Continue reading the main story Dr. Jacob Keeperman took a photo of himself in the Renown Medical Center’s alternative care site in Reno, Nev., on opening day in November, before the center’s first patients arrived.Credit…Jacob Keeperman/Renown Regional Medical Center, via Associated Press
In the latest example of misinformation about the coronavirus ricocheting across social media, a Nevada doctor’s selfie has been used to spread false claims that downplay the severity of the pandemic.
In the picture posted to Twitter on Sunday, the doctor, Jacob Keeperman, is standing at the Renown Regional Medical Center’s alternate care site in Reno, Nev. In the background, empty hospital beds covered in plastic stand in a vacant parking area. The photo was taken on Nov. 12, the day the site opened, so patients had not yet arrived, Renown Health said.
“I want to thank all the incredible staff who are Fighting the Good Fight to help all those suffering from COVID-19,” Dr. Keeperman, the medical director for Renown’s Transfer and Operations Center, wrote. “With 5 deaths in the last 32 hours, everyone is struggling to keep their head up. Stay strong.”
His photograph was then used by the account @Networkinvegas to erroneously claim that it showed a “fake hospital” that had “never seen a single patient.”
On Tuesday, President Trump brought that falsehood to a wider audience, retweeting the @Networkinvegas post with the comment: “Fake election results in Nevada, also!” Twitter flagged the president’s tweet, noting that the claim about election fraud was “disputed.”
In fact, the alternate care site in Reno has cared for a total of 219 Covid patients in the three weeks it has been open. And across Nevada, hospitalizations have risen 43 percent in the last 14 days, with a 55 percent increase in deaths, according to a New York Times database.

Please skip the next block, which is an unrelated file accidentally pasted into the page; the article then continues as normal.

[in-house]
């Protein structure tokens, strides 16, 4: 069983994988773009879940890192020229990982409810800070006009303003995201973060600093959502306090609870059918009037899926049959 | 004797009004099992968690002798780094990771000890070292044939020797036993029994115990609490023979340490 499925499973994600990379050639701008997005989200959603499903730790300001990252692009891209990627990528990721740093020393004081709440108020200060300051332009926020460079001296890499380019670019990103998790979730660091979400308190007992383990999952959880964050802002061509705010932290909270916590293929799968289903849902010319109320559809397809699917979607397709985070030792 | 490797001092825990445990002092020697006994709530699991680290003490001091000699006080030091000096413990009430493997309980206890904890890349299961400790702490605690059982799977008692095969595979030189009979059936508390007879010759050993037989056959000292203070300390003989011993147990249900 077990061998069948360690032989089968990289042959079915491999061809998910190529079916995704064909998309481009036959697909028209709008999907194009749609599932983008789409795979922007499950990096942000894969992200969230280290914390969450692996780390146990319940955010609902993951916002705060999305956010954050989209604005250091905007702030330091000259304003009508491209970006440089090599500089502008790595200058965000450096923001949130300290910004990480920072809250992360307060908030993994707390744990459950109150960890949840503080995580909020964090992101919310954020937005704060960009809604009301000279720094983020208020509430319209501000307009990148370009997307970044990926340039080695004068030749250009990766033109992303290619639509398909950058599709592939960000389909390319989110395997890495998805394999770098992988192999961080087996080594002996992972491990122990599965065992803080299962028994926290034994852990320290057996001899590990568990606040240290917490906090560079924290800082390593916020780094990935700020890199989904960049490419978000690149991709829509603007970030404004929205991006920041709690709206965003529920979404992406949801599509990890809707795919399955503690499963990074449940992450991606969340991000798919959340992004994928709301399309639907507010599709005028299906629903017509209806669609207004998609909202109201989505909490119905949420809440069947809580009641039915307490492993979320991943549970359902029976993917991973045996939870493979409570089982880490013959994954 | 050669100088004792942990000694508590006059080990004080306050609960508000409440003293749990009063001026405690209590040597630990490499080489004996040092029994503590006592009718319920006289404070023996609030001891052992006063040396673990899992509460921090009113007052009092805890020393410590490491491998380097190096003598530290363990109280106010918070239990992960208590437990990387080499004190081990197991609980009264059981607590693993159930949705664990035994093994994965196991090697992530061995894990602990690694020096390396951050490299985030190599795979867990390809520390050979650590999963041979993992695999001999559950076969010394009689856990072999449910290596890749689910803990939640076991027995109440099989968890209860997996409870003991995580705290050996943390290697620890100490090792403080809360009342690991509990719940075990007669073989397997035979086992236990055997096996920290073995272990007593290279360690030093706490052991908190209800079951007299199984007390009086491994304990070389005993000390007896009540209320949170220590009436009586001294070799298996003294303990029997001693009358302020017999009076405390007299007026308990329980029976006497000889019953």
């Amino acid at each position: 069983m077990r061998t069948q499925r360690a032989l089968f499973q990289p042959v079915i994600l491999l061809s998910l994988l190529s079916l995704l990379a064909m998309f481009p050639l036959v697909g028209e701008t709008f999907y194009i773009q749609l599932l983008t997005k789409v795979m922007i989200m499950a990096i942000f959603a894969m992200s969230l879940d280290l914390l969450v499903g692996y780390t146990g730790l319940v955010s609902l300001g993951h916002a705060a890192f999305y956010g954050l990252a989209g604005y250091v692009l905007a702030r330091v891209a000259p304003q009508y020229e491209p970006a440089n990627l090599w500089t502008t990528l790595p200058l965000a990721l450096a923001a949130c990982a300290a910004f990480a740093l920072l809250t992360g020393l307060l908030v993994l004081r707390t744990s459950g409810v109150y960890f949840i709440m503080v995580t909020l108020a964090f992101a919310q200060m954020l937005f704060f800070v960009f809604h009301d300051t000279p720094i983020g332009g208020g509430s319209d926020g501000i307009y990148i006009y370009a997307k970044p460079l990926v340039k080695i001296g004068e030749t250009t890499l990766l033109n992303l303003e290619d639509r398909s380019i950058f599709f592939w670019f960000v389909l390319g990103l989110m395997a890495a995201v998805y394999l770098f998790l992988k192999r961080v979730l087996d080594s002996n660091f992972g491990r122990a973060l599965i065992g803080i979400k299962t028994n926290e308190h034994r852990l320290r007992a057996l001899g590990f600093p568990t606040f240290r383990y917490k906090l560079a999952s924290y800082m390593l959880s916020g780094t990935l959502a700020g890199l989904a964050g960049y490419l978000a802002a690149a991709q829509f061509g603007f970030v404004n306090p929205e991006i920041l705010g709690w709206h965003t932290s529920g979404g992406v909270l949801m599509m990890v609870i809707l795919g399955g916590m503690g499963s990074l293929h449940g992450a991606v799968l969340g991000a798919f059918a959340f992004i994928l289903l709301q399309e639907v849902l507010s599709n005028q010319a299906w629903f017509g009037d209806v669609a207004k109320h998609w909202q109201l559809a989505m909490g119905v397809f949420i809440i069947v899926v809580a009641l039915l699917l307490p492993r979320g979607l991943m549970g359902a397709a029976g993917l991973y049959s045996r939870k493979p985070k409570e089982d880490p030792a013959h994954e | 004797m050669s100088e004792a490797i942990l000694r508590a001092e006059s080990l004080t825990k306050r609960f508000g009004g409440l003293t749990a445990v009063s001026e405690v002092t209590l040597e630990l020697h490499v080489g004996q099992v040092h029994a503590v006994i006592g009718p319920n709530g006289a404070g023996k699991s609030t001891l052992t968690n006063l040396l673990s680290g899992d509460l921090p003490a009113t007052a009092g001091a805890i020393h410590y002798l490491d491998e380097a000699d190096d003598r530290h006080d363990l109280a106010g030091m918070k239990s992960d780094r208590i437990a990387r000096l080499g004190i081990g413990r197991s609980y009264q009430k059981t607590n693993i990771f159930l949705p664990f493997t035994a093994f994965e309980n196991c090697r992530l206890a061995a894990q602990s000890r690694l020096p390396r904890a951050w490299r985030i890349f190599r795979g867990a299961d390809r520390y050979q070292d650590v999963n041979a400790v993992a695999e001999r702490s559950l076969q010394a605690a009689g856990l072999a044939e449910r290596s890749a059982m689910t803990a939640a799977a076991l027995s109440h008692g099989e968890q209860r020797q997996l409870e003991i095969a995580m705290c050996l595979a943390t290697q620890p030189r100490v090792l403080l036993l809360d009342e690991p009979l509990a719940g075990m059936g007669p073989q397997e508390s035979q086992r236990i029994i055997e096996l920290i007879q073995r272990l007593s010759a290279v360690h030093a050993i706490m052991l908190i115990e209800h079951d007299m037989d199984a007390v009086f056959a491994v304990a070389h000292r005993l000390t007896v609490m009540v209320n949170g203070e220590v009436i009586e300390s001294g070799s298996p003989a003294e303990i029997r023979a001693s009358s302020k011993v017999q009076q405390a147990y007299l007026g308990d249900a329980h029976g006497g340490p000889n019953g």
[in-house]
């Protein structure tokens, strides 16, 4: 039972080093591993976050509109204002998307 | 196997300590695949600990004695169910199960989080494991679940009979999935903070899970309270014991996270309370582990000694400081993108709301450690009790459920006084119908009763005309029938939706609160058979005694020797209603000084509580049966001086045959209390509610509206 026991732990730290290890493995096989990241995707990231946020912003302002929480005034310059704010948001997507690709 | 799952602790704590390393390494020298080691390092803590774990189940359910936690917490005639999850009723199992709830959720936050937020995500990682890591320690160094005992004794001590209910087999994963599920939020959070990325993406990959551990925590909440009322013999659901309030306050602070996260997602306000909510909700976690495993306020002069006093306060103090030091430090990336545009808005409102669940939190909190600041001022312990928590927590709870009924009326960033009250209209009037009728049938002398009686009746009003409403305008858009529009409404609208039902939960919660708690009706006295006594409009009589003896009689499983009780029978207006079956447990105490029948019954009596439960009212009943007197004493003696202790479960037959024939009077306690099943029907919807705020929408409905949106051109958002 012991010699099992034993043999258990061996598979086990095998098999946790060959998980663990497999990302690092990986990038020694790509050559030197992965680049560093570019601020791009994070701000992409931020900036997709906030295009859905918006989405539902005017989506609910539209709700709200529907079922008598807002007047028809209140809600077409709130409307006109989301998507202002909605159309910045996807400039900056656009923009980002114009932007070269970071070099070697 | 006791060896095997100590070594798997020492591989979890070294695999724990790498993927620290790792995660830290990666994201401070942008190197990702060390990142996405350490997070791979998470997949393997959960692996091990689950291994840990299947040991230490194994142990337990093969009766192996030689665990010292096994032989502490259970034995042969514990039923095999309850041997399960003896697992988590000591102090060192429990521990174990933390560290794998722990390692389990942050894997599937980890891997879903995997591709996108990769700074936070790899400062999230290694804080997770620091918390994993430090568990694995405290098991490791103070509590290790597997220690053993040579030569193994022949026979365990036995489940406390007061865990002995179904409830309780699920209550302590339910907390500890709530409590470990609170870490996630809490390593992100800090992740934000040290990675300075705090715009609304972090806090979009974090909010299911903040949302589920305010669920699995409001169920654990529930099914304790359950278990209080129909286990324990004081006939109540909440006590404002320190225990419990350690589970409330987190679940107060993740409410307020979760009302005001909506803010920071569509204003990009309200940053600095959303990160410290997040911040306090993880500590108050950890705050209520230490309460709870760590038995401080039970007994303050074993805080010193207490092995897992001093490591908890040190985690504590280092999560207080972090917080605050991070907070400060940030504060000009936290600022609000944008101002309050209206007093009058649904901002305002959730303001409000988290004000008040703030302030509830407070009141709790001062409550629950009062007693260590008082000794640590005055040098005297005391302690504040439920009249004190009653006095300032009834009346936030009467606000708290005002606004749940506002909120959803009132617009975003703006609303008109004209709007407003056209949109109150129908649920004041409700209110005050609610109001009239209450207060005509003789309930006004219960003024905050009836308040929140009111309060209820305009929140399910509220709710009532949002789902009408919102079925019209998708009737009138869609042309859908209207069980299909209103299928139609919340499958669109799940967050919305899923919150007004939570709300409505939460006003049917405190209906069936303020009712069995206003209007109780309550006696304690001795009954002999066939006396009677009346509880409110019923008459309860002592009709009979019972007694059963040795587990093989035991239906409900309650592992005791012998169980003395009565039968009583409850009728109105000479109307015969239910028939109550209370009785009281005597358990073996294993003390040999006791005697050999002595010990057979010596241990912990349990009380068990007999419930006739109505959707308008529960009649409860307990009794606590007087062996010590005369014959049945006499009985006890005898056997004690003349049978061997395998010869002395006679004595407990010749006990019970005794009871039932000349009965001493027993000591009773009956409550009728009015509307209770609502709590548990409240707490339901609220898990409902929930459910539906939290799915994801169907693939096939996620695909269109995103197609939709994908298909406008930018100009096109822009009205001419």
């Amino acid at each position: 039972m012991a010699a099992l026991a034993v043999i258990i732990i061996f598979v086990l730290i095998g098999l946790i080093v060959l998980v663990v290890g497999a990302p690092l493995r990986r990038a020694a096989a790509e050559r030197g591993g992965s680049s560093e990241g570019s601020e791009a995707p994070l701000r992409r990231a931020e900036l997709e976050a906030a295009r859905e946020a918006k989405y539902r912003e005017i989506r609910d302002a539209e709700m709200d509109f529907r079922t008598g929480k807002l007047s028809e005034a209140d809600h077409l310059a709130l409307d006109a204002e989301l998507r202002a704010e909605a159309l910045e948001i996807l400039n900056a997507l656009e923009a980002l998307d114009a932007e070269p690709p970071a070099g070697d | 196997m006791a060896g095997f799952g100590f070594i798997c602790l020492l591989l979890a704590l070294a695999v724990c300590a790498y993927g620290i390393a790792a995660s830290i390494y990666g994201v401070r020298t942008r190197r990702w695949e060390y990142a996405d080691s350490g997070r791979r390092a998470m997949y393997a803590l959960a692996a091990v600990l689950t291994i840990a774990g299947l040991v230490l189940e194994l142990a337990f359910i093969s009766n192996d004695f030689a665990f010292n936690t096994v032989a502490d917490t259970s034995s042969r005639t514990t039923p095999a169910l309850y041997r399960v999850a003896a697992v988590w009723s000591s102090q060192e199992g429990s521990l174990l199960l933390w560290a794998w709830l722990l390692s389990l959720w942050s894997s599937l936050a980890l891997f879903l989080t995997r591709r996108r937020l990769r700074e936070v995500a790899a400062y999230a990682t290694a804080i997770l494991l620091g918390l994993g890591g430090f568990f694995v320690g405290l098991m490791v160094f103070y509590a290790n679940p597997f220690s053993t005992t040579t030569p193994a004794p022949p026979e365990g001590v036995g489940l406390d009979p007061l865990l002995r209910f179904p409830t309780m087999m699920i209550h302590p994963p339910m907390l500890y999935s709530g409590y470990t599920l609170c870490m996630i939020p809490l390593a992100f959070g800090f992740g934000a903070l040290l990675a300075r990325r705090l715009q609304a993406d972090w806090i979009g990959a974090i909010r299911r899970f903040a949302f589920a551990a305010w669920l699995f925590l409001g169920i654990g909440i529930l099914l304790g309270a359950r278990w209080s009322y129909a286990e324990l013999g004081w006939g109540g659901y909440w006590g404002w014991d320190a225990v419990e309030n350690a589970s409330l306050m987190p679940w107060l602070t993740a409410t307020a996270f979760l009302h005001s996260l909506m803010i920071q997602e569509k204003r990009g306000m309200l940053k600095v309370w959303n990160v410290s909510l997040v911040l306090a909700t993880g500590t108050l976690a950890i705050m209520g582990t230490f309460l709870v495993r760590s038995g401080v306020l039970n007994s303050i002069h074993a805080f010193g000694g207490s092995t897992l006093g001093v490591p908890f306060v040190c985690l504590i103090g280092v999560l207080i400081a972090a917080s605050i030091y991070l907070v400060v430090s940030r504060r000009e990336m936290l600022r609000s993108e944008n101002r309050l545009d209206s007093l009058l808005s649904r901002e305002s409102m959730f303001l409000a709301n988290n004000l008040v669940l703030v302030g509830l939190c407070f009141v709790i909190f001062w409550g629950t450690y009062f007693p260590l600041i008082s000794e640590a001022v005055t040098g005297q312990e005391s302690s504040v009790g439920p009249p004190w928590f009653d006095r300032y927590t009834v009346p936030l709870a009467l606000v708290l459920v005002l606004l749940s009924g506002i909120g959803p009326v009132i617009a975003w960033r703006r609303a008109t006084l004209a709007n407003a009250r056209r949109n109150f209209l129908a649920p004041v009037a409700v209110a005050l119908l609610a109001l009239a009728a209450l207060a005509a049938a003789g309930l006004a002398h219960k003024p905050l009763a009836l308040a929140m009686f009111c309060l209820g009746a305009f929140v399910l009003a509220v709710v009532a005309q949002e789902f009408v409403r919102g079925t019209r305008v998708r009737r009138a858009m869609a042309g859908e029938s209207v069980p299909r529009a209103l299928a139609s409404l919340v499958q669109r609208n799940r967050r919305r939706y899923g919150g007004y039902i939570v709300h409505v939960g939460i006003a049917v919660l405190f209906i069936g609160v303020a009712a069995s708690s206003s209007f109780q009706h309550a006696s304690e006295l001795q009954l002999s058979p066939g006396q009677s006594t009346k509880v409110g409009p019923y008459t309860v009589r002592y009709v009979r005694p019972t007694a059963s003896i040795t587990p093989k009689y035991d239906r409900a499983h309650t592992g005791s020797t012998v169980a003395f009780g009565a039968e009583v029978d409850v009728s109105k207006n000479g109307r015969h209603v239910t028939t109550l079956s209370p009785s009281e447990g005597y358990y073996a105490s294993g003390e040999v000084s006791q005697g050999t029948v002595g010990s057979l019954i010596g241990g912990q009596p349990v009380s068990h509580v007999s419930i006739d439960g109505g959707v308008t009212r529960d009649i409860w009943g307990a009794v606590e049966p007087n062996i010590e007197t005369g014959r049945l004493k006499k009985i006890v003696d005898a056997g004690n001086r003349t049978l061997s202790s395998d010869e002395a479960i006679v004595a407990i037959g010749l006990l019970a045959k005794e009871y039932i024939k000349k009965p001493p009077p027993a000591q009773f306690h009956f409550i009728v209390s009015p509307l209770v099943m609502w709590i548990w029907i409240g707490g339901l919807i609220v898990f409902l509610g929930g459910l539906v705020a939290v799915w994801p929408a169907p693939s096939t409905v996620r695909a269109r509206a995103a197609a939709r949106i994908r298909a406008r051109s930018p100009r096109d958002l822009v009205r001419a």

Dr. Keeperman said in an interview on Wednesday that he was “sad and disappointed” to see the attacks surrounding his post on social media. “I sent that tweet to recognize and to thank all of our health care teammates that often go unrecognized,” he said. “My greatest wish is that I never have to tell another family that their loved one won’t be coming home.”
He has received an outpouring of support from local, state and national leaders, from health care colleagues, and from many in the general public — but he has also received some “less than savory messages,” he said. “I have chosen to ignore those and to keep hope.”
In response to the president’s tweet, Gov. Steve Sisolak of Nevada, a Democrat, said, “His consistent misleading rhetoric on Covid-19 is dangerous and reckless, and today’s implication that Renown’s alternate care site is a ‘fake hospital’ is among the worst examples we’ve seen.”
Addressing those who maintain that the pandemic is some kind of hoax, Dr. Keeperman said in the interview: “Covid is real. I sure hope that you don’t get sick, but when you do, we’re going to be here to care for you. And we’re going to have a bed for you, and we’re going to do our best. And then you’ll know just how real it is.”